From Physical Motion to ‘Come and Go’: A Spoken Corpus Based Analysis of Kata ‘go’-specific Constructions in Korean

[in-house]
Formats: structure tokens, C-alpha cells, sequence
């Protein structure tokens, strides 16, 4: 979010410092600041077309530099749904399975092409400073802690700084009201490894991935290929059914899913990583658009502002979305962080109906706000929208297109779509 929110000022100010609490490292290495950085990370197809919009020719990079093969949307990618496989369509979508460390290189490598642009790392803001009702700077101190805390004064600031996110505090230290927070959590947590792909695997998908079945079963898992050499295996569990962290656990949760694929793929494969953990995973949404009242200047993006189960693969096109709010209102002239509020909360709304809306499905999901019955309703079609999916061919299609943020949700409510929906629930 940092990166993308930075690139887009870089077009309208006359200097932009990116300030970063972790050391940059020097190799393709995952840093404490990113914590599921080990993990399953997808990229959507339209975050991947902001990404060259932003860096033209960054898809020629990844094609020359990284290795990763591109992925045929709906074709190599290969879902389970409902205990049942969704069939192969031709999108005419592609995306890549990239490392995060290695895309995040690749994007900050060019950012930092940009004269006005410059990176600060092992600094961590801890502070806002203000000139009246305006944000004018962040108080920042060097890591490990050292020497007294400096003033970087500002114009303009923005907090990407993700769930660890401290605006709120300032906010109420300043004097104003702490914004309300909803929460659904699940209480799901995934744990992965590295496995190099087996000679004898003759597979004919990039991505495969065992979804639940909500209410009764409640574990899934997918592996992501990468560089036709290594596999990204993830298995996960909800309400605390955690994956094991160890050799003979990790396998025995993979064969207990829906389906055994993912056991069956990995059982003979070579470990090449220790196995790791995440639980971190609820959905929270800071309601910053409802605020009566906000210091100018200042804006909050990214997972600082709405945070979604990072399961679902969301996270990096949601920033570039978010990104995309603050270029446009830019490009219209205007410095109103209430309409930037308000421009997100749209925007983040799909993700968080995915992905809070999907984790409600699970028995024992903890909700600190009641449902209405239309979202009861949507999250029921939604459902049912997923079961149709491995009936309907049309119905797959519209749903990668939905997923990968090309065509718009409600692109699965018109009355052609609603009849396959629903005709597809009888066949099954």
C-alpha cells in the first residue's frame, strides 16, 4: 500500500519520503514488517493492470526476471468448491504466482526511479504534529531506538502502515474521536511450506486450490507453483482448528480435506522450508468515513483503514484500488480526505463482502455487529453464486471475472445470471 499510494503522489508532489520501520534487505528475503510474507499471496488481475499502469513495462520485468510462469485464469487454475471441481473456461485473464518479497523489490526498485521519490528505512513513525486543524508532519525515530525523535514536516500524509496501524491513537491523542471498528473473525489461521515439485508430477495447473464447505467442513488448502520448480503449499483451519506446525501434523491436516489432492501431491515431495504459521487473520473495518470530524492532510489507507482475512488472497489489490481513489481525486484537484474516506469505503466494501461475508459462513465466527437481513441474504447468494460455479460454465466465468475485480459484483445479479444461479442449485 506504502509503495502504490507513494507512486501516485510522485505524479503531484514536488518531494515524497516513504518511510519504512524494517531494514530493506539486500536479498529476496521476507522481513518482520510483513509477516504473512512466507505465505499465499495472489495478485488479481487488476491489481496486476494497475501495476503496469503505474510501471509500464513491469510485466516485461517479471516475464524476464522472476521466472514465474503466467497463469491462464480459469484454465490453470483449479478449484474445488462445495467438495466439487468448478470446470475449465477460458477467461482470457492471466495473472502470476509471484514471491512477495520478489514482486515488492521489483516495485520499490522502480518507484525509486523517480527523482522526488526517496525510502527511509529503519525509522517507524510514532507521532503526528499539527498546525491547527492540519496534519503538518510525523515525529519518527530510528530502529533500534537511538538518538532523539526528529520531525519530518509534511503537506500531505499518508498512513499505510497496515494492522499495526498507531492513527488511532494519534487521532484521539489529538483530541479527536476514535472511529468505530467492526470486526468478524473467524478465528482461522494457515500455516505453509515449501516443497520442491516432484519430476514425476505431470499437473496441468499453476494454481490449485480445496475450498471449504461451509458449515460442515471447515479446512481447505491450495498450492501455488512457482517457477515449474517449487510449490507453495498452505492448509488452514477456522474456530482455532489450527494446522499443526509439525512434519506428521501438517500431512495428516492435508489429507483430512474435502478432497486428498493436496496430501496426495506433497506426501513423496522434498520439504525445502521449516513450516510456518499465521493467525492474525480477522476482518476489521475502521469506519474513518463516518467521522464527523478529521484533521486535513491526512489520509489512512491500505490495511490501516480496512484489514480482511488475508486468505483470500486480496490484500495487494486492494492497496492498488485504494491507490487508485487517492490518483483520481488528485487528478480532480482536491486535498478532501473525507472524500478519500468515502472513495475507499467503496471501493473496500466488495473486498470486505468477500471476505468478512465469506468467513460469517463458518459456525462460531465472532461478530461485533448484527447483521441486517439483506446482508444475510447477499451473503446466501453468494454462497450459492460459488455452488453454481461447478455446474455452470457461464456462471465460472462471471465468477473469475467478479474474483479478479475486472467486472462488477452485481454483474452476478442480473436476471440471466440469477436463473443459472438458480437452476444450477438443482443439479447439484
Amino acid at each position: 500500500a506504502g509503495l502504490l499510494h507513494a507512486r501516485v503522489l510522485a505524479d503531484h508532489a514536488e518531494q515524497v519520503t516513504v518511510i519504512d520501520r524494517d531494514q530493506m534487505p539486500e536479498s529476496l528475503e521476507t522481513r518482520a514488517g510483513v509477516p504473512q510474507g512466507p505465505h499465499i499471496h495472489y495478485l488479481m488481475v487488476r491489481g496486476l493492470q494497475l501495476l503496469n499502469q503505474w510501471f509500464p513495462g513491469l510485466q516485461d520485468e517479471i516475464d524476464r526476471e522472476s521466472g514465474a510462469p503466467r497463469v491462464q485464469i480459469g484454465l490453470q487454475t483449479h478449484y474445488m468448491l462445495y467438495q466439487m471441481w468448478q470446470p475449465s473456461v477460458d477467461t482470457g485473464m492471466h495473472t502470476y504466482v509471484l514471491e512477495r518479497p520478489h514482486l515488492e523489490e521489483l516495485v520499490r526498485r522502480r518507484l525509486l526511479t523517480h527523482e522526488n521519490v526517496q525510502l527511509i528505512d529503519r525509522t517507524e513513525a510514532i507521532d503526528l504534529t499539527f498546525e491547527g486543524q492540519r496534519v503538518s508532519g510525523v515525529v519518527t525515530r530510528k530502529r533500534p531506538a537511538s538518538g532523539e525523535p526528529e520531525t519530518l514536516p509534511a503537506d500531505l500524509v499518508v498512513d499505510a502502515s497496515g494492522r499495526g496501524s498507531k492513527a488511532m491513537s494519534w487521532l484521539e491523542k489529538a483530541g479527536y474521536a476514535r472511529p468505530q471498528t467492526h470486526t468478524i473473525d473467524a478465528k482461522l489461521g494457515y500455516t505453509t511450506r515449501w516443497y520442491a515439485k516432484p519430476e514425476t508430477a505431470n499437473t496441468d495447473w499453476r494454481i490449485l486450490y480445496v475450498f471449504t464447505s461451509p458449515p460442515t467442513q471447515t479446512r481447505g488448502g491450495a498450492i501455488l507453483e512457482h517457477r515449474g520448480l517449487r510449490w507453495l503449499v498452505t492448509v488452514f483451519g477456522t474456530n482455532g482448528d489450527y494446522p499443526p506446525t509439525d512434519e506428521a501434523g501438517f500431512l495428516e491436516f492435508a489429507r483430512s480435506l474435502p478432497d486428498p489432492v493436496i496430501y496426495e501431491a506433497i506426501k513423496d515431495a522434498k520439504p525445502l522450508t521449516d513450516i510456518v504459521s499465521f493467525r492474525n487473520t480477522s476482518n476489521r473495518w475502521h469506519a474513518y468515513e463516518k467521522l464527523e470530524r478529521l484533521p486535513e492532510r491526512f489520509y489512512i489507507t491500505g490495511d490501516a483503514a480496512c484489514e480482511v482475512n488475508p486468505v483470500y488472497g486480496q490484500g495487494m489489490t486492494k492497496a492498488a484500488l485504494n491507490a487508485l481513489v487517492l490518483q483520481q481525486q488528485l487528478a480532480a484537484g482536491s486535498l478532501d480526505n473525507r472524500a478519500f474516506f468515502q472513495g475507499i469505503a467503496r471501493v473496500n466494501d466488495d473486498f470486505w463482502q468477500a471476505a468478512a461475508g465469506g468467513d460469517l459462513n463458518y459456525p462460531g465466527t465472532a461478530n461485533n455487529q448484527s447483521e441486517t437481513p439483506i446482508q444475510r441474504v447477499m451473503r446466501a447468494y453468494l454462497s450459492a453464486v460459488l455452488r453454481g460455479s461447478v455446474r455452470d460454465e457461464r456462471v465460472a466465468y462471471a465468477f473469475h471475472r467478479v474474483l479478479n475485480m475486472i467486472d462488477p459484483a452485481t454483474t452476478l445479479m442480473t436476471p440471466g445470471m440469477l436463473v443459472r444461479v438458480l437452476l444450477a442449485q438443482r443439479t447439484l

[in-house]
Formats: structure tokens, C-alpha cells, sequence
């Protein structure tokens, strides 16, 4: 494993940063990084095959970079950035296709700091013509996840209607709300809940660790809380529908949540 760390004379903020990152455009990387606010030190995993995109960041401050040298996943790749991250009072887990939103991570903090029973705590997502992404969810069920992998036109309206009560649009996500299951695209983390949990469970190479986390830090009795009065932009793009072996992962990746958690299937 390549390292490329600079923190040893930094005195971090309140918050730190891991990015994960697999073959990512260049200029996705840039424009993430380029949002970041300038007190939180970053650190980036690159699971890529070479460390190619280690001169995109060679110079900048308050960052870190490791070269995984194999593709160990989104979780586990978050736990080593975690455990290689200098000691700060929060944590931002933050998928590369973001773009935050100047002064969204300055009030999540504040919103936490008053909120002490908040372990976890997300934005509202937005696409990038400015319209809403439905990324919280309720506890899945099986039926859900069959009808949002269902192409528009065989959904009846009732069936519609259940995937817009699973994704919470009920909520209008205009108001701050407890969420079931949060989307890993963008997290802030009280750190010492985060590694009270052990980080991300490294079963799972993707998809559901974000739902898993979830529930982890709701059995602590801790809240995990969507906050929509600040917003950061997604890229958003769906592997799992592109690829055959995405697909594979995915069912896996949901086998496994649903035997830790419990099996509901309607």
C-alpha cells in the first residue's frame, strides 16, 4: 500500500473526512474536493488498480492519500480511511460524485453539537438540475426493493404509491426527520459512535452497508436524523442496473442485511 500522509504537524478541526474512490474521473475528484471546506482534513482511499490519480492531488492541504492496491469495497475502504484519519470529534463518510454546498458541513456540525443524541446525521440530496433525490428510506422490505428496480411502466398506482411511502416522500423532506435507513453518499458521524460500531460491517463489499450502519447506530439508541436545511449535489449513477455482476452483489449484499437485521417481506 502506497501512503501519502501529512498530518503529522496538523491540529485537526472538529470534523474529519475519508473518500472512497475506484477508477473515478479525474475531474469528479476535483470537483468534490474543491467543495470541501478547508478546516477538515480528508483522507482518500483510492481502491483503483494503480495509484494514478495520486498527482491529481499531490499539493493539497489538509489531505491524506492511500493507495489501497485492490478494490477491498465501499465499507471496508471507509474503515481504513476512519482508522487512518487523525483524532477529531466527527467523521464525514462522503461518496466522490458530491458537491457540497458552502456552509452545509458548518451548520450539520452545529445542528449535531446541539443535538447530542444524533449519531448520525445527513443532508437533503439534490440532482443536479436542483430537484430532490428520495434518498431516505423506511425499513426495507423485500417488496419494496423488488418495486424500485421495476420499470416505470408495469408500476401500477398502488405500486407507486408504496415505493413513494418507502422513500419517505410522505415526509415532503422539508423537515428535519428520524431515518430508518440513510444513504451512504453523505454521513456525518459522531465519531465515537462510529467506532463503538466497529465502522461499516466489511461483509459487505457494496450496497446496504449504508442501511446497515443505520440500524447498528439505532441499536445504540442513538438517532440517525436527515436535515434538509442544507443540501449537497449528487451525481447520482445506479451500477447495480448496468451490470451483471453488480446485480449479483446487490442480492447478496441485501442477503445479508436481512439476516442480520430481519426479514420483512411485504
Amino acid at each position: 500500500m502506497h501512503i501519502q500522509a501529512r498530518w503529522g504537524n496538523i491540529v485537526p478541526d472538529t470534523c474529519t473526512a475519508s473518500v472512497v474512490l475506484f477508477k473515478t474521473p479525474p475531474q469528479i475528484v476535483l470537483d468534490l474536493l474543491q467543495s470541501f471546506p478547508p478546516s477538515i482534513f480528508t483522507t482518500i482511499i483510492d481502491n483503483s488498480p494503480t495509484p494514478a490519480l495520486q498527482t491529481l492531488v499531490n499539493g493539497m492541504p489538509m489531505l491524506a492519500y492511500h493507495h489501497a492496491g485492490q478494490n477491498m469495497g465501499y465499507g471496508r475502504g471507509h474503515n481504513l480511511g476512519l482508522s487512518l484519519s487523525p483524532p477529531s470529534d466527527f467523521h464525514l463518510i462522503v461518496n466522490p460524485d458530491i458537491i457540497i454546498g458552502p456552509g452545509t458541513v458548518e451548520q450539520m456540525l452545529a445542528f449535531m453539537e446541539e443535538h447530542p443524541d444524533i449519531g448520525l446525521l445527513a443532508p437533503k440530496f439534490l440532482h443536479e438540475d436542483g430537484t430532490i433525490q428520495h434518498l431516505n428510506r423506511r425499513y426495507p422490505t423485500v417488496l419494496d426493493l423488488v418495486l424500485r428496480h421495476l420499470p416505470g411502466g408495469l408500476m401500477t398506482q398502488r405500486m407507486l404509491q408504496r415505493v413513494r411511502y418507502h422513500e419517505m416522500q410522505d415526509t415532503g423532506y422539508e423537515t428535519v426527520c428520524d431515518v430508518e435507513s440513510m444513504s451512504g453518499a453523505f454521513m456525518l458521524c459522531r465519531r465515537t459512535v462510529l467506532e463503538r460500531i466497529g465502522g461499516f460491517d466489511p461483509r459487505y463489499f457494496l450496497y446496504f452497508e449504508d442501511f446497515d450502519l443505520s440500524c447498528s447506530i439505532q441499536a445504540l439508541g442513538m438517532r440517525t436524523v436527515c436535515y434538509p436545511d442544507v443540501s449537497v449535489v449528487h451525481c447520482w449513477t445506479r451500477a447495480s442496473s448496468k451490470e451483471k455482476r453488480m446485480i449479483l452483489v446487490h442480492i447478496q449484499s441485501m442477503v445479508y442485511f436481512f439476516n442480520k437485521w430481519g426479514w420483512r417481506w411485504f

I analyze one of the motion verbs in Korean, kata ‘go,’ and its argument structure constructions. The verb shows an extremely high token frequency and its argument structure constructions have been subject to a great degree of variation in terms of its emergent semantics and syntax. However, there have been recurring issues across the previous studies. First, there is the problem of the so-called “written language bias in linguistics” (Linell, 1982), such that most studies on kata have drawn upon mostly invented sentences or written language data. Secondly, previous studies on kata have focused on the verb itself and have made few efforts on examining the construal of kata as it relates to the argument structure constructions in which the verb appears. Considering what has been pointed out so far, on the basis of contemporary Korean spoken data extracted from Sejong Corpus, the current study aims to establish argument structure constructions focusing on the specification of components, i.e. the subject, the oblique phrase containing the suffix, and kata. Argument structure constructions where kata appears and their components are fully specified are called kata-specific constructions. The objective of this study is to outline the alternations of the argument structure constructions in the physical motion domain, and how and to what extent they are inherited by other semantic domains in accordance with semantic extensions. All the semantic domains are argued to be metaphorically or via constructionalization extended from the physical domain. Further, I aim to examine whether the Principle of Maximized Motivation works or not by virtue of two types of cluster analysis. The first one based on binary coding showed that the metaphorical extension and constructionalization starting from the physical motion domain is not limited to the semantic side, but it also influences how and to what extent the allowed argument structure constructions in the physical motion domain are inherited by other semantic domains. This advocates the Principle of Maximized Motivation. However, the second cluster analysis based on relative frequency showed that abstract motion inherits frequency patterns concerning alternations of argument structure constructions from physical motion to the strongest degree, which weakens the principle

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